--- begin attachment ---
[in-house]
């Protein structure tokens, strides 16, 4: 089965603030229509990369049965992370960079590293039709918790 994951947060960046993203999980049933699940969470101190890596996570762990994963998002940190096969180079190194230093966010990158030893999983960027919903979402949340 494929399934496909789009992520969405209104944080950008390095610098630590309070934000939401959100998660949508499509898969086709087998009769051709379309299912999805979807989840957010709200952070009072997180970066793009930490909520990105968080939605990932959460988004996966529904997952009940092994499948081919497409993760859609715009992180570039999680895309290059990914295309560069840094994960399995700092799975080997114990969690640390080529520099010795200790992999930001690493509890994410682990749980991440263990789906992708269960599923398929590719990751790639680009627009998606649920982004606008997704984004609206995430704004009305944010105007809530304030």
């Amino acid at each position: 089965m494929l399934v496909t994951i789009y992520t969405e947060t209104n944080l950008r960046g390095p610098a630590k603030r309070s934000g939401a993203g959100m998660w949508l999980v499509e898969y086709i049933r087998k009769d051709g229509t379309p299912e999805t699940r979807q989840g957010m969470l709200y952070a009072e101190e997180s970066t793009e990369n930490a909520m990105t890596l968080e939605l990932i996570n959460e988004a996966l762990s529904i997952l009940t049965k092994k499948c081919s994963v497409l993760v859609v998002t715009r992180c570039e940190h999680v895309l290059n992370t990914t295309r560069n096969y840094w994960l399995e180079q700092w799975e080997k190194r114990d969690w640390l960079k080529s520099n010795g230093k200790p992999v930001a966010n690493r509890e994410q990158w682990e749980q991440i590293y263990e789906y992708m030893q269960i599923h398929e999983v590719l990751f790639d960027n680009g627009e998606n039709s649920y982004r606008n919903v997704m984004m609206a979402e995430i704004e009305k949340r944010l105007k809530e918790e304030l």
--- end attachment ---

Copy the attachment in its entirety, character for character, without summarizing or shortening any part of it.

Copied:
[in-house]
């Protein structure tokens, strides 16, 4: 089965603030229509990369049965992370960079590293039709918790 994951947060960046993203999980049933699940969470101190890596996570762990994963998002940190096969180079190194230093966010990158030893999983960027919903979402949340 494929399934496909789009992520969405209104944080950008390095610098630590309070934000939401959100998660949508499509898969086709087998009769051709379309299912999805979807989840957010709200952070009072997180970066793009930490909520990105968080939605990932959460988004996966529904997952009940092994499948081919497409993760859609715009992180570039999680895309290059990914295309560069840094994960399995700092799975080997114990969690640390080529520099010795200790992999930001690493509890994410682990749980991440263990789906992708269960599923398929590719990751790639680009627009998606649920982004606008997704984004609206995430704004009305944010105007809530304030």
């Amino acid at each position: 089965m494929l399934v496909t994951i789009y992520t969405e947060t209104n944080l950008r960046g390095p610098a630590k603030r309070s934000g939401a993203g959100m998660w949508l999980v499509e898969y086709i049933r087998k009769d051709g229509t379309p299912e999805t699940r979807q989840g957010m969470l709200y952070a009072e101190e997180s970066t793009e990369n930490a909520m990105t890596l968080e939605l990932i996570n959460e988004a996966l762990s529904i997952l009940t049965k092994k499948c081919s994963v497409l993760v859609v998002t715009r992180c570039e940190h999680v895309l290059n992370t990914t295309r560069n096969y840094w994960l399995e180079q700092w799975e080997k190194r114990d969690w640390l960079k080529s520099n010795g230093k200790p992999v930001a966010n690493r509890e994410q990158w682990e749980q991440i590293y263990e789906y992708m030893q269960i599923h398929e999983v590719l990751f790639d960027n680009g627009e998606n039709s649920y982004r606008n919903v997704m984004m609206a979402e995430i704004e009305k949340r944010l105007k809530e918790e304030l």